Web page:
Test your game and make sure that all your page views and events show up.

Configure Your Dashboard

Switch back to the Google Analytics site. You can look at the default Dashboard, or poke around the various options on the right, but I like to set up a custom dashboard that has all the information important to me in one place.

Attached Image: GA_Dashboard_Large-700x373.jpg

If you want your Dashboard to look exactly like mine, you can simply click my template link and it will be created for you. However you will probably want to customize it to fit your tracking. For example my levels played bar graph will only work if you are tracking page views as ‘/level_x_win’.

My Dashboard Template: https://www.google.com/analytics/web/template?uid=saxKoPTBTMmsORUgOUcwlA

If you don’t want to import the whole thing, select Dashboard -> New Dashboard -> Blank Canvas. You can then add any widgets you feel like. If you want to know how I configured my individual widgets, check out the image below.

Attached Image: GA_Dashboard_Large_WithMethod.jpg

Now, Wait 24 Hours

This step is important! It takes 24 hours for data to start appearing. So don’t complain if you just added Google Analytics and nothing is showing up yet in your dashboard!

Advanced Tips

There is a limit of 500 metrics recorded per connection. That’s quite a lot so it’s unlikely that you will hit it, and even if you the game will just keep running as normal (but metrics will stop being reported). Just in case, I count the number of things sent in my code and when it reaches 499 I send a special event to let me know the limit has been reached.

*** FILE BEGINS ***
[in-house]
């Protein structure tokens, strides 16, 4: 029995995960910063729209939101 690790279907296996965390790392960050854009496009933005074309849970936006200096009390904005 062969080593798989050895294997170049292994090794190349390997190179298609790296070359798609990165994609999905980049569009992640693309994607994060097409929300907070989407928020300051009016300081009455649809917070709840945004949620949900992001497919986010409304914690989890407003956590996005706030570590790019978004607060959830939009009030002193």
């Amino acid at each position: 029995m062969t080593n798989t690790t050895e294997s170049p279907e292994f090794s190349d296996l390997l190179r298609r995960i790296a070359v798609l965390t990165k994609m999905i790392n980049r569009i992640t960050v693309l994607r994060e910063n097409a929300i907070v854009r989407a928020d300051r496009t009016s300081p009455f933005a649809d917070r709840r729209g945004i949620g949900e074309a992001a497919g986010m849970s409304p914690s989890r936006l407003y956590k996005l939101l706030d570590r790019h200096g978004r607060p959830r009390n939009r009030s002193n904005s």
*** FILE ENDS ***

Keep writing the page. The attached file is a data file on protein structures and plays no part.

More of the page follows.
If your game is super popular, anything over 10,000,000 hits per month may not be processed. However I have exceeded this limit before and my hits continued to be counted accurately (which I determined by comparing the data to a 2nd tracking system I had in place). So I guess there’s no guarantee it will work, and none that it won’t either.

To make things a little more convenient, I have put together a little helper class over time. The main thing it does is automate the 500 requests per connection checking. Just enter your tracking id, then use GATracking.init(displayObject) to connect, and GATracking.trackAndCountEvent and GATracking.trackAndCountPage to track things.

package
{
	import com.google.analytics.AnalyticsTracker;
	import com.google.analytics.GATracker;
	import flash.display.DisplayObject;

	public class GATracking
	{
		public static const TRACKING_ID:String = "UA-XXXXXXXX-X";
		public static const MAX_REQUESTS:uint = 500;
		public static const DEBUG:Boolean = false;

		public static var tracker:AnalyticsTracker;
		public static var requests:uint = 0;

		public static function init(DO:DisplayObject):void
		{
			tracker = new GATracker(DO, TRACKING_ID, "AS3", DEBUG);
			requests = 0;
		}

		public static function trackAndCountEvent(category:String, action:String, label:String = null):void
		{
			requests++;
			if (requests == MAX_REQUESTS - 1)
			{
				tracker.trackEvent("Requests", "Maximum Reached");
			}
			else if (requests < MAX_REQUESTS - 1)
			{
				tracker.trackEvent(category, action, label);
			}
		}

		public static function trackAndCountPage(pageURL:String=""):void
		{
			requests++;
			if (requests == MAX_REQUESTS - 1)
			{
				tracker.trackEvent("Requests", "Maximum Reached");
			}
			else if (requests < MAX_REQUESTS - 1)
			{
				tracker.trackPageview(pageURL);
			}
		}
	}
}

Hope that helped! Questions, Suggestions, Feedback?Leave me a comment!




Article Update Log


1 April 2014: Initial release



About the Author(s)


Wolfgang plays games, makes games, and sometimes break's games. You can follow Wolfgang's blog at www.allworkallplay.org




Comments

Very nicely done. Your approach of listing alternatives and their shortcomings (for your needs) is very good. I particularly liked the details of what you track and why you track it. Very informative. Thumbs up.